There is a lot about what this guy has to say that I disagree with, but at least he understands that religion, like most things can be used well, or not so well, and that it should not be written off.  That’s what the American experiment in religion and politics is all about – trying to capture the good religion produces in society  without breaking down into the sectarian garbage that he discusses and that ravaged Europe a few times.

    That means, as Rod Dreher points out, that we have to take religion seriously.  He is also right that the media is probably the first place that needs to learn to do that.

    On A Personal Note…

    26590_402055615794_595665794_5377099_4501896_nThis weekend saw the basketball team from my alma mater make it into the Final Four of the national championship tournament.  That’s a big deal – really big.  When I was a student there we had about 2500 students dodging the dinosaurs that wandered about campus.  Now the number seems to be somewhere around 4000.  This is a small private school and they are just not supposed to have the resources to compete on this level – but here they are.  How did they do it?

    They play a very different kind of basketball, team and defense oriented, they use strategy and execution to overcome time and time again the adversity presented to them by almost universally far more athletic opponents.  Only one player on the Butler team is likely to see the NBA, and that’s not a sure thing.  (Butler also has the highest graduation rates in Division 1 basketball.)  In other words their priorities are in the right place and they exist to serve the greater good, not just take a step towards the pros and  their own personal achievement.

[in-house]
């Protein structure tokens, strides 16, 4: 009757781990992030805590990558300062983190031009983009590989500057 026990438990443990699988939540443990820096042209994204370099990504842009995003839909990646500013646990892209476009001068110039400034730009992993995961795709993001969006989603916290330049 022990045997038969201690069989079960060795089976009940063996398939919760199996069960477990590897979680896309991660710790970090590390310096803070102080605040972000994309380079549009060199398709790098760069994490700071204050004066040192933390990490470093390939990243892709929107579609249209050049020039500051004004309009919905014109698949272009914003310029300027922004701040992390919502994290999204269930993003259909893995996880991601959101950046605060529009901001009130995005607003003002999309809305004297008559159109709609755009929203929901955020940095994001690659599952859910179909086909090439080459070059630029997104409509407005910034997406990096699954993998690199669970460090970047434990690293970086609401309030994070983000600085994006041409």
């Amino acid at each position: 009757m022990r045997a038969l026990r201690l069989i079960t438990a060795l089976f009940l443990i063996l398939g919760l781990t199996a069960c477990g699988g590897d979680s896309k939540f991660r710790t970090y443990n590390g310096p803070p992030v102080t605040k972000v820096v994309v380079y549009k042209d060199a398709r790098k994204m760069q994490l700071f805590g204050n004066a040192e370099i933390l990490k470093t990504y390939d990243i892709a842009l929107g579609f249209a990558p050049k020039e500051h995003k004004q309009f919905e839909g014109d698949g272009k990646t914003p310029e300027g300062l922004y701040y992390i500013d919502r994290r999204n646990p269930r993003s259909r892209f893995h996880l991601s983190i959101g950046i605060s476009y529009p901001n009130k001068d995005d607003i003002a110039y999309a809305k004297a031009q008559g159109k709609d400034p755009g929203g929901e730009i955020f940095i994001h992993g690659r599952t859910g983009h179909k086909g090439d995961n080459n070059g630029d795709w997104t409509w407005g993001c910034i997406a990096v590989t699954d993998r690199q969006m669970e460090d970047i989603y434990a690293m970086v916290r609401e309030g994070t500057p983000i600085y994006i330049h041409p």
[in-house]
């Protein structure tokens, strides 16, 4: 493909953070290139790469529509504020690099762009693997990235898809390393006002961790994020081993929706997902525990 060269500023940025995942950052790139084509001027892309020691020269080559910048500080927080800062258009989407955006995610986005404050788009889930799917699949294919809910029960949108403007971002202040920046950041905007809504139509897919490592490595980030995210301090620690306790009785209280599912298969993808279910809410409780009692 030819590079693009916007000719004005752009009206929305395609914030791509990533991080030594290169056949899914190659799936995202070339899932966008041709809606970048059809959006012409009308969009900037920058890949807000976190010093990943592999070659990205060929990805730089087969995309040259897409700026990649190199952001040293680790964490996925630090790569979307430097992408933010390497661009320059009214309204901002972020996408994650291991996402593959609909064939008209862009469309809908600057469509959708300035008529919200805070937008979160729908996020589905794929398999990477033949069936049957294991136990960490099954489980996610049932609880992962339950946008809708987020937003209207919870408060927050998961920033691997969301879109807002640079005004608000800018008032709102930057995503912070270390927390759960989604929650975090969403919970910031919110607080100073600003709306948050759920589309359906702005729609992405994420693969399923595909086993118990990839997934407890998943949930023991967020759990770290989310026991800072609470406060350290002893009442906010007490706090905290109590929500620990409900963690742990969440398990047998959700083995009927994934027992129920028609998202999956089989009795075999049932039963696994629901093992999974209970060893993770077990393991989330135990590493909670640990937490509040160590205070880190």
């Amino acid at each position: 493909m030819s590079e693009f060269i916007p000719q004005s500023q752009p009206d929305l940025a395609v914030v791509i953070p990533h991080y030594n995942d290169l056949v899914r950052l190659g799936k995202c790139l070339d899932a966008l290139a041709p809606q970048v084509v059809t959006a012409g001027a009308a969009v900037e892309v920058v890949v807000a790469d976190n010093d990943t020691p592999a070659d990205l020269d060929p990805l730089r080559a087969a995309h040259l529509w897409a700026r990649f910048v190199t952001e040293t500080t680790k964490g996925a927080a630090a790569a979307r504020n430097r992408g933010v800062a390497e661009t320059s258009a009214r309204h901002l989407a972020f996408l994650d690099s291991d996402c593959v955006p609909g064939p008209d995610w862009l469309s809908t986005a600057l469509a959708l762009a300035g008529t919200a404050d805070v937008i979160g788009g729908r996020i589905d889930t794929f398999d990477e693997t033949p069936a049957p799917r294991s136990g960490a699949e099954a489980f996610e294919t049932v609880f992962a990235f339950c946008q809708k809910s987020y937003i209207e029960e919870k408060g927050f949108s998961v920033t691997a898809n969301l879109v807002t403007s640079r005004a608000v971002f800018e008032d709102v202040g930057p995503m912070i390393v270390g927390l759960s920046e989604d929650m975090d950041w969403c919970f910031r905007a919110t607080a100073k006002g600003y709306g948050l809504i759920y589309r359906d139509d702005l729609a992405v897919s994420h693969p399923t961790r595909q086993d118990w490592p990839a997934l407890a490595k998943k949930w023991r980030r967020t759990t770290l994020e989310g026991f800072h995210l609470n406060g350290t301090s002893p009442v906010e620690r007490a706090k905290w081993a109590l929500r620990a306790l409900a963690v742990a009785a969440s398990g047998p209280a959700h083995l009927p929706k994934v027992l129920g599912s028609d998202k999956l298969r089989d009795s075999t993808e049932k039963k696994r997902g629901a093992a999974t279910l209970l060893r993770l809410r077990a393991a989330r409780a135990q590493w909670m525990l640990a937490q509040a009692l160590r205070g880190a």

As I celebrated their victory Saturday with a tear on my cheek (my father, God rest his soul, was a bigger fan than I) I could not help but reflect on the fact that what makes Butler so attractive as a basketball team is what makes Mitt Romney so attractive as a presidential possible.  Like Butler, his priorities are right both personally and policy-wise.  But most importantly, like Butler, he is not in this for his own achievement, he is in this for the greater good.  You’ll find none of the rhetorical chest bumping and the actual high-fiving and curse laden celebratory utterances that seem to have become commonplace with the current administration in a Romney administration – it’s not about what Mitt Romney accomplishes – it’s about what the nation needs.

    That’s probably campaign rhetoric which is not what we do around here, but I hope you’ll forgive a guy the occasional observation of this type when he finds himself in this good a mood.  No matter what happens next weekend, this is an enormous accomplishment for the Bulldogs.  I am awfully, awfully proud.

    Lowell adds . . .